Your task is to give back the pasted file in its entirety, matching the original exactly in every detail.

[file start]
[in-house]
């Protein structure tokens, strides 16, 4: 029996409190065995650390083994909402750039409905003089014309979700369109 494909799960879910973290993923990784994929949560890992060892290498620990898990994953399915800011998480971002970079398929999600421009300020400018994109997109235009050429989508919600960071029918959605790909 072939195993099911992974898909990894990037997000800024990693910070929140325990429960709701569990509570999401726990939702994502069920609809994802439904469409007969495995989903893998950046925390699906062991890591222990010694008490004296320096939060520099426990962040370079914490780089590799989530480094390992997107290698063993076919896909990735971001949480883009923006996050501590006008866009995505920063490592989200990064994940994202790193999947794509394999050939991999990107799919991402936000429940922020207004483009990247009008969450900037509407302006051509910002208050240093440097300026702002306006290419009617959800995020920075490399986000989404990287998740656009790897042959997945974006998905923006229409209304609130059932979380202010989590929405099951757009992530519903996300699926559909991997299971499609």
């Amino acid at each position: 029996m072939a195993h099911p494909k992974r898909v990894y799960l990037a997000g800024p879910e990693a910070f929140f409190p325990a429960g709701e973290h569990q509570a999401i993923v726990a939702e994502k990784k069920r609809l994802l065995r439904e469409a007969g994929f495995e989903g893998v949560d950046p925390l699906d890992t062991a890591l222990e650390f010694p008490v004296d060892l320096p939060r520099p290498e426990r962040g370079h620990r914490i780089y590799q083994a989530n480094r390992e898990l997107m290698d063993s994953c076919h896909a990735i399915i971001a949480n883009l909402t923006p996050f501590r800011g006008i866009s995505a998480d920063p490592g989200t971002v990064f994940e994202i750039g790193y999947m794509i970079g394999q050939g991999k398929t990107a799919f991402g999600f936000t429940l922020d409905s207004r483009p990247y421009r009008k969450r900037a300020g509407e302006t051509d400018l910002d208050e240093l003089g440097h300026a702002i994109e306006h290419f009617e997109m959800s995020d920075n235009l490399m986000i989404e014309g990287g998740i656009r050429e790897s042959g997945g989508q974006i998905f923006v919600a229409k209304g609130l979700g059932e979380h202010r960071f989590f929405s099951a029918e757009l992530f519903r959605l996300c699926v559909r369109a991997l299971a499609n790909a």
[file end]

[in-house]
């Protein structure tokens, strides 16, 4: 029996409190065995650390083994909402750039409905003089014309979700369109 494909799960879910973290993923990784994929949560890992060892290498620990898990994953399915800011998480971002970079398929999600421009300020400018994109997109235009050429989508919600960071029918959605790909 072939195993099911992974898909990894990037997000800024990693910070929140325990429960709701569990509570999401726990939702994502069920609809994802439904469409007969495995989903893998950046925390699906062991890591222990010694008490004296320096939060520099426990962040370079914490780089590799989530480094390992997107290698063993076919896909990735971001949480883009923006996050501590006008866009995505920063490592989200990064994940994202790193999947794509394999050939991999990107799919991402936000429940922020207004483009990247009008969450900037509407302006051509910002208050240093440097300026702002306006290419009617959800995020920075490399986000989404990287998740656009790897042959997945974006998905923006229409209304609130059932979380202010989590929405099951757009992530519903996300699926559909991997299971499609």
């Amino acid at each position: 029996m072939a195993h099911p494909k992974r898909v990894y799960l990037a997000g800024p879910e990693a910070f929140f409190p325990a429960g709701e973290h569990q509570a999401i993923v726990a939702e994502k990784k069920r609809l994802l065995r439904e469409a007969g994929f495995e989903g893998v949560d950046p925390l699906d890992t062991a890591l222990e650390f010694p008490v004296d060892l320096p939060r520099p290498e426990r962040g370079h620990r914490i780089y590799q083994a989530n480094r390992e898990l997107m290698d063993s994953c076919h896909a990735i399915i971001a949480n883009l909402t923006p996050f501590r800011g006008i866009s995505a998480d920063p490592g989200t971002v990064f994940e994202i750039g790193y999947m794509i970079g394999q050939g991999k398929t990107a799919f991402g999600f936000t429940l922020d409905s207004r483009p990247y421009r009008k969450r900037a300020g509407e302006t051509d400018l910002d208050e240093l003089g440097h300026a702002i994109e306006h290419f009617e997109m959800s995020d920075n235009l490399m986000i989404e014309g990287g998740i656009r050429e790897s042959g997945g989508q974006i998905f923006v919600a229409k209304g609130l979700g059932e979380h202010r960071f989590f929405s099951a029918e757009l992530f519903r959605l996300c699926v559909r369109a991997l299971a499609n790909a």